In 1997, a Slovak priest came to Baku to restart the Catholic community.[13] On 11 October 2000, the mission sui iuris of Baku was established covering the whole of the country, with Daniel Pravda as its first superior. Pravda had worked in Siberia for many years when he became head of the mission, and noted that when he was first appointed, the church had no structure, and there were many problems with the government relating to visas, but when a new Religious affairs official was appointed, problems abated and preparations for a Papal visit gained traction.[17] On May 23, 2002, Pope John Paul II visited the country, despite his increasingly fragile health.[18] He was initially invited by Azerbaijan's president, Heydar Aliyev.[19] Thanks to his visit, President Aliyev gave the Catholic Church a plot of land to build a church.[13] The building was funded by proceeds from Pope John Paul II's book sales and foreign donations.[20] Delegates from Azerbaijan attended the first Congress of Catholic Laity of Eastern Europe in 2003.[21] When Archbishop Claudio Gugerotti, the apostolic nuncio to Azerbaijan, visited the country he encountered many elderly believers who had waited almost 70 years to receive the sacrament of confirmation.[13] St Mary's Catholic Church of Baku, the only Catholic church in the country, was rebuilt, with work nearing its end in March 2007.[22] It was inaugurated by Cardinal Secretary of State Tarcisio Bertone on 7 March 2008, 70 years after it had been shut down by the Soviets.[23][24] The Mission of Baku became on 4 August 2011 the Apostolic Prefecture of Azerbaijan, with a Catholic population of 520.[25] The Apostolic Prefect is Bishop Vladimir Fekete, a Slovak like his fellow Salesian predecessors Jozef Pravda and Jan Čapla. Only a few of the Catholics are Azeris, and the congregation's working languages are Russian and English.[26] On April 29, 2011, an accord was reached between the Vatican and the government of Azerbaijan concerning the relations of the two states, and the various rights and freedoms of the Catholic Church and its personnel within the country.[27]

In 2016, Behbud Mustafayev was ordained the first Catholic deacon of Azeri origin by archbishop Paolo Pezzi.[2] On 7 May 2017, he was ordained into priesthood by Pope Francis.[28]

In October 2016, Pope Francis visited Azerbaijan on what was the second papal visit in the country's history during which he emphasised Azerbaijan's embrace of religious diversity.[29]

See alsoEdit

Church of the Immaculate Conception of Baku


  1. ^ Profiling Catholic presence in Georgia, Azerbaijan before papal visit.
  2. ^ a b Архиепископ Павел Пецци рукоположил семинариста Бехбуда Мустафаева в сан диакона Archived 2016-08-17 at the Wayback Machine. Catholic Archdiocese of Moscow. 29 May 2016.
  3. ^ "Groundbreaking for first Catholic church in post-Soviet Azerbaijan". Catholic World News. September 12, 2005. Retrieved 2006-06-18.
  4. ^ Du Mans, Raphaël. L'Estat de la Perse en 1660. C. Schefer (ed). Paris, 1890
  5. ^ (in Russian) Christianity in Azerbaijan Archived 2006-05-18 at the Wayback Machine. Realny Azerbaijan. 18 May 2006. Retrieved 29 April 2007
  6. ^ Chardin, John. "The travels of Sir John Chardin, by the way of the Black Sea, through the countries of Circassia, Mingrelia, the country of the Abcas, Georgia, Armenia, and Media, into Persia proper: 1643-1713." Voyages and Travels in All Parts of the World. Ed. John Pinkerton. Vol. 9. London: Strahan and Preston, 1811.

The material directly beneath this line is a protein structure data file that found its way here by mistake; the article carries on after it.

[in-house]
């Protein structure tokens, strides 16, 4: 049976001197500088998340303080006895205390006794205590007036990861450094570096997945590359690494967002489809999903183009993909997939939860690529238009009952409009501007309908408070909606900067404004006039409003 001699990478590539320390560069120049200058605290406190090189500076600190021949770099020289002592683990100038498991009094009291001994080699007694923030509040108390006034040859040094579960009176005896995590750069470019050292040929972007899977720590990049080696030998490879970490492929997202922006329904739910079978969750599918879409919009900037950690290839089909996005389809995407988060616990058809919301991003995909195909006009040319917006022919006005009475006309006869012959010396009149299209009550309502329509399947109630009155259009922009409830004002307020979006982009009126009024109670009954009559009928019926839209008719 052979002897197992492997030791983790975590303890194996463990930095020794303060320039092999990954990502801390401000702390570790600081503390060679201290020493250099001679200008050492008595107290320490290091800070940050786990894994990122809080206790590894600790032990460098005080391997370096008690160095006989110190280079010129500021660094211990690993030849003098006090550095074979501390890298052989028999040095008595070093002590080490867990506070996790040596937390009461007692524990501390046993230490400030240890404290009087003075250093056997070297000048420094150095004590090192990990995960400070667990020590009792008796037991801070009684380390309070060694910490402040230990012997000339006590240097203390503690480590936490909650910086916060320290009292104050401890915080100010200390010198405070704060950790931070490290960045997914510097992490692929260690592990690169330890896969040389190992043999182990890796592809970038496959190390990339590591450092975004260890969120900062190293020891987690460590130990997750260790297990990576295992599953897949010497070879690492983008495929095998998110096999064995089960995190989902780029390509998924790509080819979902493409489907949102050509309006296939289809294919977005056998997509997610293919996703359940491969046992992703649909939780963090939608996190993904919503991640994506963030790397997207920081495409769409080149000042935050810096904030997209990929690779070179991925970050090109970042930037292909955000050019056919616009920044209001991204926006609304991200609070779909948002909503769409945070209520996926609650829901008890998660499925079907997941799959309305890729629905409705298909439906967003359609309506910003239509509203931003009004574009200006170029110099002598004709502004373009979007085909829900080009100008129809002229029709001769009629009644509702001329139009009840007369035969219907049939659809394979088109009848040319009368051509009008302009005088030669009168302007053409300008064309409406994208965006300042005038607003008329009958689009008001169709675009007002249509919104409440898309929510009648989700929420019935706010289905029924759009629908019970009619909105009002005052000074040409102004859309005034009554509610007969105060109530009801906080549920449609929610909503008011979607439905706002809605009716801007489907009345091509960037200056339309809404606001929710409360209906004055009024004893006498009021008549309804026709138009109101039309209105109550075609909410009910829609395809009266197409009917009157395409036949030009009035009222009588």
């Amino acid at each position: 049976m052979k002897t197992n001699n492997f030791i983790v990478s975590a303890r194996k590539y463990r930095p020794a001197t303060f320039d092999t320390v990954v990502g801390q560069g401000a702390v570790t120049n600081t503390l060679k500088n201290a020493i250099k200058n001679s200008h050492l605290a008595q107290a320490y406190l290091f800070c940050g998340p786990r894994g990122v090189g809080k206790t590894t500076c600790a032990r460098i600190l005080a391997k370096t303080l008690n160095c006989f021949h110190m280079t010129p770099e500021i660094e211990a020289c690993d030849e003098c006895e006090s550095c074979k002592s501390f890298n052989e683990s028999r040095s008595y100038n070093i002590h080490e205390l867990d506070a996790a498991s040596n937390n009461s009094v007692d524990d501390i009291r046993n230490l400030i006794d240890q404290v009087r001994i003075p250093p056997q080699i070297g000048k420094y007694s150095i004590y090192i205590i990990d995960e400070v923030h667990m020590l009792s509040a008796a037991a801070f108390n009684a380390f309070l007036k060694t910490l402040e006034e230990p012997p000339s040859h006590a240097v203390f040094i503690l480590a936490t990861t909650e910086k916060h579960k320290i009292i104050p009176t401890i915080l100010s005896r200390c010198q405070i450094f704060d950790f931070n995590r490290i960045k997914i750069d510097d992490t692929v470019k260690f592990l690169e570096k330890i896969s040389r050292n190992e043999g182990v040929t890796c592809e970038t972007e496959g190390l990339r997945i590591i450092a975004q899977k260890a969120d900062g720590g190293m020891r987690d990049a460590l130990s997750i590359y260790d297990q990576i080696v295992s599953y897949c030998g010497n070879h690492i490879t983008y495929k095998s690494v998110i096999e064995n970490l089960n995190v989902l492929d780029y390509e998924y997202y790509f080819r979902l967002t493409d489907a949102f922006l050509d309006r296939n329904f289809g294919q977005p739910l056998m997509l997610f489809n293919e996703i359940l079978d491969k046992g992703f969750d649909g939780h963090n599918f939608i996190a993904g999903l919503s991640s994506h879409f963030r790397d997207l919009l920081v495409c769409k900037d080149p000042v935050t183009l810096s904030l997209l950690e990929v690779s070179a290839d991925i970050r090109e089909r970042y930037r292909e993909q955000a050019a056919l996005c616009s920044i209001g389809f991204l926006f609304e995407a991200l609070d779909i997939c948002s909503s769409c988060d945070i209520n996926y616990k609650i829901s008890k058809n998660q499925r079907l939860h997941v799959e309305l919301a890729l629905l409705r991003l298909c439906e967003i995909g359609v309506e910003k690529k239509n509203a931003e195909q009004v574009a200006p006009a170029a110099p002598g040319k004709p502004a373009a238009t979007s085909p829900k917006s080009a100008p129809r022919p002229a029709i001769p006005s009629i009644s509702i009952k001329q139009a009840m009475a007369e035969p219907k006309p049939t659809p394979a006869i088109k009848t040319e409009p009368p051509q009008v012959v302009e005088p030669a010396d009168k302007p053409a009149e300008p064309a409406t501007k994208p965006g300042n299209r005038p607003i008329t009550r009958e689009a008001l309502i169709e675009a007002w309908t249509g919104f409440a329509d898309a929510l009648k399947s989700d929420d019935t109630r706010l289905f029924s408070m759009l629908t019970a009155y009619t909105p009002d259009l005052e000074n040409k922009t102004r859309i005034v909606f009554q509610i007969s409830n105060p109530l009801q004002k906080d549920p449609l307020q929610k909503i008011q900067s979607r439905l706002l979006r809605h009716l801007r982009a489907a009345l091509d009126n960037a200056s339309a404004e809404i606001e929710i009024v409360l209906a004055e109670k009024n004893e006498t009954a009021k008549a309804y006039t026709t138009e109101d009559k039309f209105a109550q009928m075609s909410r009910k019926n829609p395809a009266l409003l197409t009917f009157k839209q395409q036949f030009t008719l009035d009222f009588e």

7. ^ Anar Alizadeh. Christianity in Azerbaijan. Elm va Tahsil, 2016; p. 136.
  8. ^ Brief History of Assyrian Settlement in Russia Archived 2017-02-25 at the Wayback Machine.
  9. ^ Lowe, Christian (May 23, 2002). "Pope Celebrates Mass in Azerbaijan". Catholic World News. Retrieved 2006-06-18.
  10. ^ History of the Catholic Church in Azerbaijan. Polonia Azerbaijan.
  11. ^ a b Polish diplomat visits Zagatala district of Azerbaijan.
  12. ^ Anar Alizadeh. Christianity in Azerbaijan. Elm va Tahsil, 2016; p. 142.
  13. ^ a b c d "Faithful Waited 70 Years for Confirmation in Azerbaijan". Zenit News Agency. May 20, 2005. Archived from the original on 2012-09-27. Retrieved 2006-06-18.
  14. ^ Lowe, Christian (May 23, 2002). "Pope's faltering health causes concern on azerbaijan visit". Agence France Presse. Retrieved 2006-06-18.
  15. ^ Polskie ślady w Azerbejdżanie - GUSAR.
  16. ^ Corley, Felix (November 1, 2005). "AZERBAIJAN: Selective obstruction of foreign religious workers". Forum 18. Retrieved 2006-06-18.
  17. ^ Zenit Staff (2002-05-22). "People Are Beginning To Knock On Church´s Door In Azerbaijan". Zenit. Retrieved 2013-02-05.
  18. ^ Stanley, Alessandra (May 23, 2002). "Frail Pope Takes His Message Of Peace to the Azerbaijanis". The New York Times. Retrieved 2006-06-18.
  19. ^ "Azerbaijan's Few Catholics Ready to Greet Pope". Catholic World News. May 21, 2002. Retrieved 2006-06-18.
  20. ^ "Catholic Church to open in Azerbaijan". AssA-Irada. August 30, 2005. Archived from the original on 2007-09-27. Retrieved 2006-06-18.
  21. ^ Zenit Staff (2003-10-09). "1st Congress of Catholic Laity of Eastern Europe Opens in Kiev". Zenit. Retrieved 2013-02-05.
  22. ^ (in Russian) Construction of Catholic Church in Baku Coming to End Archived 2007-09-27 at the Wayback Machine by R.Manafli. Echo. 8 March 2007
  23. ^ "Azerbaijan Inaugurates 1st Catholic Church". March 9, 2008. Archived from the original on 2008-03-15. Retrieved 2008-03-19.
  24. ^ Cardinal Bertone praises religious tolerance in Azerbaijan, opens Nunciature
  25. ^ Annuario Pontificio 2012, p. 1061
  26. ^ Azerbaijani Catholics Celebrating Christmas. 25 December 2009. Retrieved 24 February 2012.
  27. ^ Zenit Staff (2011-07-08). "Holy See Statement on Azerbaijan Accord". Zenit. Retrieved 2013-02-05.
  28. ^ Domenico Agasso Jr. Il Papa: “I preti sono eletti non per fare carriera ma per servire”. La Stampa. 7 May 2017. Retrieved 23 May 2017.
  29. ^ Jim Yardley. Pope Francis Notes Azerbaijan’s Religious Tolerance, Not Rights Abuses. The New York Times. 2 October 2016. Retrieved 23 May 2017.

External linksEdit